Taking Ourselves Seriously Enough

by Miki Kashtan

I have been on the vulnerability path for many years now. I have talked in front of groups hundreds of times. I write a blog, which makes me in principle visible to anyone. Still, when I am in a group that I am not facilitating (it does happen!), it’s still sometimes challenging for me to express what I want.

“Self-Effacing Woman” by Soraida Martinez

In the workshops I lead, and in meetings I facilitate within organizational settings, I often see people who either don’t speak, or speak very hesitantly. One example stands out to me in particular, a woman who had a high level administrative position, who was respected by everyone, and who was carrying significant responsibility and decision-making authority at an organization I consulted with. Time and again the owners of the company would invite her into meetings for the explicit purpose of hearing her opinion which they valued so much, and yet she would somehow relegate herself to the role of taking notes, as if that were the purpose for which she was invited. When I talked with her about it, she literally found it difficult to trust that her opinion was, indeed, sought and valued.

Why is this happening, and why do I care about it enough to dedicate a blog entry to it?

I’ll get to why it’s happening and what I want to do about it further below. I want, first, to speak about why this is so important to me why I believe that changing the way we relate to our presence in the world, learning to trust that we matter, and acting on that premise, are part of what’s necessary to create a social order that truly supports life in thriving on our one and only planet.

Participating in Life

A social order that doesn’t work for most people depends on people not standing up for themselves; not speaking up when something is not working; not taking seriously their ideas, needs, dreams, and feelings; not trusting themselves to be “enough” to make a difference; not reaching out to others to create change together; not standing out “too much” by being different.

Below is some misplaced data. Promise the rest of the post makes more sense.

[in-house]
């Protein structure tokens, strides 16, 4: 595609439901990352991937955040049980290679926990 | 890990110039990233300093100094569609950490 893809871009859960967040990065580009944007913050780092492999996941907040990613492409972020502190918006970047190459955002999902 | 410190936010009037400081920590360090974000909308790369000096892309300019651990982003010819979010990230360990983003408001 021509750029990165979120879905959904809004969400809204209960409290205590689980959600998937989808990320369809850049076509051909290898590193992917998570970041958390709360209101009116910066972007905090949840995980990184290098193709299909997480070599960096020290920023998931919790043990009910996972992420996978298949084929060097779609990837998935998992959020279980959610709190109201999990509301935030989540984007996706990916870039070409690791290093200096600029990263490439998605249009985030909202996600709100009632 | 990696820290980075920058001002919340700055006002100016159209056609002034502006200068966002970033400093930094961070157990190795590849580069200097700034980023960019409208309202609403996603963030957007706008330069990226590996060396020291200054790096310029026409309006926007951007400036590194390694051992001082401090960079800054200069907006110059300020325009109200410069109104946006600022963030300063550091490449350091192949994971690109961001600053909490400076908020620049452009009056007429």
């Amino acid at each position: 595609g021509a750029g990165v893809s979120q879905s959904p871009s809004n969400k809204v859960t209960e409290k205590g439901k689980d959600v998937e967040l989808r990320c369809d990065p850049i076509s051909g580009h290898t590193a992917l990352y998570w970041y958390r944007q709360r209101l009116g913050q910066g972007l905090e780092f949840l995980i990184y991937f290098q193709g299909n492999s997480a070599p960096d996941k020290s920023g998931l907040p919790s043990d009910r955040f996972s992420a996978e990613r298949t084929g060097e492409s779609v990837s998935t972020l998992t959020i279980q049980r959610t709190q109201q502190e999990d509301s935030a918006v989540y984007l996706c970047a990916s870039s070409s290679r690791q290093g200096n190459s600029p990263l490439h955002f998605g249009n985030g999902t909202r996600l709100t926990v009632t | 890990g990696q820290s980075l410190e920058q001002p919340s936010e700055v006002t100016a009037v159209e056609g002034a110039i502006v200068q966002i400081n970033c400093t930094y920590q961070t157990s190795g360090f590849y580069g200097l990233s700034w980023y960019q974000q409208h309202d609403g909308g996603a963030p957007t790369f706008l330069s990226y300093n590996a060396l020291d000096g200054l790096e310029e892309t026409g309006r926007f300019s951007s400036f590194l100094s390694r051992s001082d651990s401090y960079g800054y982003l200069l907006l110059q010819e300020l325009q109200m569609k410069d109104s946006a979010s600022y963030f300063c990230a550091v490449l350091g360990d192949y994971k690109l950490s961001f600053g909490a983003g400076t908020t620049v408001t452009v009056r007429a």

This is not a conspiracy theory. I don’t believe anyone does this intentionally to anyone else for the purpose of perpetuating the existing social order. Rather, the basic norms of behavior, the basic rules of socialization in most of our societies (recently described in an article I really appreciated), prepare most children to be passive, to doubt their value, and to accept or resign to life as it’s presented. It is only in unusual circumstances that people act as if their participation matters.

I want to transform these conditions. I want to change the reality in which the vast majority of people are occupied, primarily, by the basics of life, whether it be how to have enough food for the children by the end of the day, or how to manage all the multiple errands and complexities of life, even as someone with significant resources. I want people to take their dreams seriously, even to begin to have dreams beyond the hope that their children have a better life than their own.